Appropriately enough, it was a magical week in Kenya for Aaron Cockerill.
At last week’s DP World Tour event – the Magical Kenya Open – the Winnipeg native finished tied for second. It was his best career result across the pond, and it came with both the biggest paycheque he’s ever cashed (just over CAD$180,000) plus a little more job security for the balance of the year.
The 29-year-old jumped 190 places in the in the Official World Golf Ranking to 351 after his result Sunday. It’s the best spot he’s ever hit in his career.
Cockerill has spent the last month playing golf in Africa. He played three Challenge Tour events before teeing it up on the DP World Tour in Kenya, and the next two weeks’ events are in South Africa. Cockerill made two of the three cuts on the Challenge Tour (like the Korn Ferry Tour in North America) but didn’t have any good finishes – “that’s just how golf can be sometimes” – but arrived in Nairobi and found an elevated comfort level on the golf course.
“Nothing was really that different. Just put myself in a different spot through a couple of days, had a good weekend, and hung around and it turned out to be a great week,” said Cockerill.
Cockerill, whose wife Chelsea travels with him often and can usually be found caddying for him, said he’s been able to adjust well to the rigors of the DP World Tour over the last few seasons. When he first headed over the Atlantic to try his hand on the then-European Tour he was star-struck. He’s young enough, he said, to have watched most of the guys he was competing against on TV growing up.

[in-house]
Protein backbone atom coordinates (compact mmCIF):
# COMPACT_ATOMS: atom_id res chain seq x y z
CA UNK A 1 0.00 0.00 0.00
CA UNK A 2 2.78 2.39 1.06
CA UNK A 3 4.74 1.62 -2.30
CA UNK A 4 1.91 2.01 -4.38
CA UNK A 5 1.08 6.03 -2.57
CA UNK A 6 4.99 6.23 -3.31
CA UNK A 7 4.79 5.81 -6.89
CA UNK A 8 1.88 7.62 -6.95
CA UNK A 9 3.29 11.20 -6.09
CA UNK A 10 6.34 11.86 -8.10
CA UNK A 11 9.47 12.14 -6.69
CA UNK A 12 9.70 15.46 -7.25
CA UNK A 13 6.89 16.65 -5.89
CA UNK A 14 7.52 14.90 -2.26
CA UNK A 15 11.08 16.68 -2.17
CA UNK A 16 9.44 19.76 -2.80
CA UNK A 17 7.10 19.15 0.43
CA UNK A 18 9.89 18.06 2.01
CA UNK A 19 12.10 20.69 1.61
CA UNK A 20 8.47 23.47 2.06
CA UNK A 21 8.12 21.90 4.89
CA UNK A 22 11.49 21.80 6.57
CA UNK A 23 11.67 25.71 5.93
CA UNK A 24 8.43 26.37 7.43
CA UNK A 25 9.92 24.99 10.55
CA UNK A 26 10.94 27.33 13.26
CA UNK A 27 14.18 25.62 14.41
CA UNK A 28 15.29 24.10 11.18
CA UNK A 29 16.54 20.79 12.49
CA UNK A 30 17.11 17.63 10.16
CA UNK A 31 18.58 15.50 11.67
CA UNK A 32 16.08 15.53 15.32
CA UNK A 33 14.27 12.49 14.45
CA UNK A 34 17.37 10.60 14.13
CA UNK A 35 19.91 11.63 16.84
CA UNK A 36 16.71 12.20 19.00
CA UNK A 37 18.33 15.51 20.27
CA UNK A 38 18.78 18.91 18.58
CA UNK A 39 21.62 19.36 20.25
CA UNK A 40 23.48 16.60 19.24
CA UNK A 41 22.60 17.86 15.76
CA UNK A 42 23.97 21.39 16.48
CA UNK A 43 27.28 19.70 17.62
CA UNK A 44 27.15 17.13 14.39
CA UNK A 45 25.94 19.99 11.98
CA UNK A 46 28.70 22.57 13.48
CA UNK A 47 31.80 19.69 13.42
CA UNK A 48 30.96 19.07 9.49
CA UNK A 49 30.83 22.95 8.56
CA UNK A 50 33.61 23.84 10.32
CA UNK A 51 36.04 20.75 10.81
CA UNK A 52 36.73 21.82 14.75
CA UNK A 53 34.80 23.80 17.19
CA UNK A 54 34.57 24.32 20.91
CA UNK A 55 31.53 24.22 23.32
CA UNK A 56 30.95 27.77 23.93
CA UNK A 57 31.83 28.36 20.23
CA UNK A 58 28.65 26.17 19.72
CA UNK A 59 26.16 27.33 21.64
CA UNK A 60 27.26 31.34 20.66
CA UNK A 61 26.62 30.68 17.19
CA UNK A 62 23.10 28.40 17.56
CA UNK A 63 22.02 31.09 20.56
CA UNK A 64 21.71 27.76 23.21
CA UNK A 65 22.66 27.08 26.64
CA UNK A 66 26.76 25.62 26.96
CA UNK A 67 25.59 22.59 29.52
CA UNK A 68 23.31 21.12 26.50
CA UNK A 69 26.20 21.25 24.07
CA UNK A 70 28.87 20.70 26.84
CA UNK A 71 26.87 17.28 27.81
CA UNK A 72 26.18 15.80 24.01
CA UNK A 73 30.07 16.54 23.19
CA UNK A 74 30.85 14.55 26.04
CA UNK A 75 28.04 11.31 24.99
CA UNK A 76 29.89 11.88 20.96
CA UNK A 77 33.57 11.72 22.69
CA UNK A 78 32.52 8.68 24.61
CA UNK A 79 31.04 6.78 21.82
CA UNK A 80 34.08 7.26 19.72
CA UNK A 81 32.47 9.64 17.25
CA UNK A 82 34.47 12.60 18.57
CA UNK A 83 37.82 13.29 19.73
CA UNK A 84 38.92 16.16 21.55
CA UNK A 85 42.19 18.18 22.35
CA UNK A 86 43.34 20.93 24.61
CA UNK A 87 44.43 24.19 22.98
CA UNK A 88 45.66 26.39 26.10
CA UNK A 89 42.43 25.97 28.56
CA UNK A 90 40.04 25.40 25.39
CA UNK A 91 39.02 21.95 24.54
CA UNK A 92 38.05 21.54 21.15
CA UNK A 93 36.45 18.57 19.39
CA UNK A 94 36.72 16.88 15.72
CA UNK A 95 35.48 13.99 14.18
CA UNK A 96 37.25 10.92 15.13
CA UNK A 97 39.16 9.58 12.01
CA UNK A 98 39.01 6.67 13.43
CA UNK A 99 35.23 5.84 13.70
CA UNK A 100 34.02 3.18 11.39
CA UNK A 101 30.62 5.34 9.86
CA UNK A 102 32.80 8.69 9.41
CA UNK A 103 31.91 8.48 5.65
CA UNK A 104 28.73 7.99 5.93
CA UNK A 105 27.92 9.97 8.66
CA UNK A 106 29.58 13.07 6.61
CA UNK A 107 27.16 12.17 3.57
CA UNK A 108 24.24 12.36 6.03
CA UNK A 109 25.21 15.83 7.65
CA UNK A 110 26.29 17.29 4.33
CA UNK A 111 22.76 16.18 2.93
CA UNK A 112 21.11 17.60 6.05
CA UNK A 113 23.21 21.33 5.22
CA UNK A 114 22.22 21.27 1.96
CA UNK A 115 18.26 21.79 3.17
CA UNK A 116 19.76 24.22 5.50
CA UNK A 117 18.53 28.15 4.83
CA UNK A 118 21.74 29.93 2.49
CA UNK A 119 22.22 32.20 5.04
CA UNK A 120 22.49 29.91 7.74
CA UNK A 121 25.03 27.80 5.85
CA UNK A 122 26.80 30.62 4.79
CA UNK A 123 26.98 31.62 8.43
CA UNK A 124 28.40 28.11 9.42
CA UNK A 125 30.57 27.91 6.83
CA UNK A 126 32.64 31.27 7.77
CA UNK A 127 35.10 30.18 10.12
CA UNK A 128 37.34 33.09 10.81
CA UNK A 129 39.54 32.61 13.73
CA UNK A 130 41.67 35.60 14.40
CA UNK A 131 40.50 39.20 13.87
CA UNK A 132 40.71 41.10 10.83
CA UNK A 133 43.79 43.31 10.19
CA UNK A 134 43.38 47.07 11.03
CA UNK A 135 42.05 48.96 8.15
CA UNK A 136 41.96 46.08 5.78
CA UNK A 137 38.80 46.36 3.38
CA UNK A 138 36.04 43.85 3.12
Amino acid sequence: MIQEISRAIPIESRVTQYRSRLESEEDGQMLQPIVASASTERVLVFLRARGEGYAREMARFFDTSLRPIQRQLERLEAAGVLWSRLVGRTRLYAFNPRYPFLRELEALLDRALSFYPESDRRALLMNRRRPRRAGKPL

COVID-19, although incredibly difficult for travel and logistics, basically gave Cockerill a ‘bonus’ year in Europe. That allowed him to spend more time with the guys he was competing with week in and week out.
Cockerill’s tie for second in Kenya (he finished four shots back of winner Ashun Wu of China) moved him to 28th on the DP World Tour’s season-long points list. At the start of 2022 Cockerill didn’t have good status, so his plan was to tee it up at five Challenge Tour events and five DP World Tour events, see which Tour he was playing better on, and go from there.
Having such a great result at the early part of the season has now, essentially, given him DP World Tour status for the balance of 2022.
Cockerill is hopeful for an exemption this year into the RBC Canadian Open (he’s currently the 9th-ranked Canadian male in golf, with seven of those ahead of him PGA Tour regulars) but has a laser-like focus on getting to the DP World Tour’s ‘Category 10’ status ranking – equivalent to finishing inside the top 125 on the FedExCup standings on the PGA Tour, which would allow him to pick and choose his schedule overseas.
Despite the huge paydays available on the PGA Tour, Cockerill is quite comfortable playing his worldly schedule. If he could lock in full-time DP World Tour status it’s likely he’ll stick it out there instead of making a PGA Tour run.
“It’s so fun,” he said. “The travel and the places you get to go… it’s more difficult and there is huge money on the PGA Tour, but there is something about it over here where it’s really a blast.”
Now Cockerill is hopeful to parlay some early-season success into some more, well, magic.
“I think the biggest thing I took away is, regardless of the finish, I just felt very confident and comfortable in the situation (on Sunday). To know that I can be there on Sunday and feel good about it and put together a good round when it mattered was the biggest takeaway for me,” said Cockerill. “It being my best finish was just a bonus but the whole process was fun and very rewarding.”